Saturday, December 26, 2009
Israel opposition leader mulls offer to join govt
JERUSALEM — Israeli opposition leader and former foreign minister Tzipi Livni on Friday mulled an invitation to join the government, though the premier himself was reportedly doubtful she would accept his offer.
Either way, hawkish Prime Minister Benjamin Netanyahu made it clear he intended to poach members of Livni's fractious Kadima party, even if the centrist opposition leader opts not to join the government.
"I would be very happy to see her join, but I have no plans to give up on the attempt to expand the coalition base," YNet News quoted him as saying.
Israeli media said Netanyahu was doubtful Livni would accept the offer which would land her a post as minister without portfolio.
"In closed forums he clearly hints that if that Livni turns him down, he will work to split the opposition faction," YNet said.
Military radio reported meanwhile that Livni has agreed to meet Netanyahu on Sunday to discuss the matter, after receiving a call from government secretary Zvi Hauser.
After meeting Netanyahu on Thursday, Livni voiced serious reservations, saying the offer was a ploy by the prime minister. "This is a transparent media spin," the mass-selling Yediot Aharonot quoted her as saying.
But with several Kadima members threatening to walk over to the government, Livni has put the issue on the agenda for discussion by her party's leaders.
Netanyahu's offer comes at a time when Kadima is torn by internal divisions, while the premier is struggling to maintain stability in his government.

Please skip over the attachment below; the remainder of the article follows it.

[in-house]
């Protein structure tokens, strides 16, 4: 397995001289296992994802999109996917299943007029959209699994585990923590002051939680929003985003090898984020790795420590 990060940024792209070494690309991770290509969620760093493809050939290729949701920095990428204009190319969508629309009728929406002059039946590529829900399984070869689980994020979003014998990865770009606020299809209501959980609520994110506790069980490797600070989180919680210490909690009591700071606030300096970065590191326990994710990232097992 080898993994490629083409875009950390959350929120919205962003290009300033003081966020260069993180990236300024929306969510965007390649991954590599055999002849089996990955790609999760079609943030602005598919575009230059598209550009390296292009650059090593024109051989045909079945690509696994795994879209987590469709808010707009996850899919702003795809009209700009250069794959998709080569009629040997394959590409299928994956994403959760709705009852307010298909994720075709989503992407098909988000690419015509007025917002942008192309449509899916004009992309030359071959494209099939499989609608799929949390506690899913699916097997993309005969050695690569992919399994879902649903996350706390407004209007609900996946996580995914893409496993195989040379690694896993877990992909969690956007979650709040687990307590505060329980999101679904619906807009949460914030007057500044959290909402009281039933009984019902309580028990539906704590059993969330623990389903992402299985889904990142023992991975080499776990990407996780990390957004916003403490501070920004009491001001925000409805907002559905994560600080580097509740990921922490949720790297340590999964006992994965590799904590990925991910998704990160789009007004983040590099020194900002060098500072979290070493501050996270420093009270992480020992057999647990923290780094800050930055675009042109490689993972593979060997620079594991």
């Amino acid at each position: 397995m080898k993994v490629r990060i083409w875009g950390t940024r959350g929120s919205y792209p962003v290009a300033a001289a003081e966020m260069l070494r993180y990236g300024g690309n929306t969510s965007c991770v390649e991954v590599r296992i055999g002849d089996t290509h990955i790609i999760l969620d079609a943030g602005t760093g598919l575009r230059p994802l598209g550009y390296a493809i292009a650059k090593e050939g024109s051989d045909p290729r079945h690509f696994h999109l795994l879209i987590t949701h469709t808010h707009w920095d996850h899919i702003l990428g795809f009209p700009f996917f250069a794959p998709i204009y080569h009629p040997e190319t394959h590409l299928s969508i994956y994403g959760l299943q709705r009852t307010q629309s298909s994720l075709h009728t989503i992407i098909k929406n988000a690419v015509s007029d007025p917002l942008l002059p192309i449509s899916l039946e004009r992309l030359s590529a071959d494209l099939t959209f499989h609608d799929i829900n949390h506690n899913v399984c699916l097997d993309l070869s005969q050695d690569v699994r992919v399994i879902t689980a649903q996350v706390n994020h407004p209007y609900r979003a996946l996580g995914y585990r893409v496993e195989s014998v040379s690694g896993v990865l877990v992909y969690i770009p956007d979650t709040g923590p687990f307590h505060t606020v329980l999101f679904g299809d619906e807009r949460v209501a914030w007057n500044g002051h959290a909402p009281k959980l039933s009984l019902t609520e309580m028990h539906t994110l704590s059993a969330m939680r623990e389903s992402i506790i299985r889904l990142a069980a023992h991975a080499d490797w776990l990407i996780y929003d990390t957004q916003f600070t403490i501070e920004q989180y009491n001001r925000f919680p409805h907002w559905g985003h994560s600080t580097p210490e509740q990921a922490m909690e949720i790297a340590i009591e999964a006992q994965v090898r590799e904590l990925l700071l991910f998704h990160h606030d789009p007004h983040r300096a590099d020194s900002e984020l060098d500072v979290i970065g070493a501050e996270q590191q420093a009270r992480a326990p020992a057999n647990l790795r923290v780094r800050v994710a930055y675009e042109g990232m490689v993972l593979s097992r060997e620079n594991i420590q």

He made it clear he had no intention to enter lengthy negotiations but insisted his offer is serious.
"I would be very, very glad if Tzipi Livni would agree to join," Yediot Aharonot quoted him as saying. "If all of Kadima is in the government, this would strengthen Israel's standing internationally and on the Palestinian track."
Middle East peace efforts have been at a standstill since Israel launched a devastating three-week offensive in Gaza one year ago.
The Palestinians insist they will not return to the negotiating table unless Israel completely freezes settlement building.
Under US pressure, Netanyahu announced a partial, 10-month moratorium, but it fell short of Palestinian demands and angered his rightwing allies.
His difficulties in maintaining stability in the government were underscored in recent days as key ministers from his right-wing Likud party objected to a proposed swap of hundreds of Palestinian prisoners against Israeli soldier Gilad Shalit, who has been held by the Hamas rulers of the Gaza Strip for over three years.
Livni's Kadima party, is the largest in the 120-member parliament with 28 MPs, but had failed to form a government after the February elections and refused to join forces with Netanyahu, whose Likud-led governing alliance includes far-right and religious parties as well as the centre-left Labour party.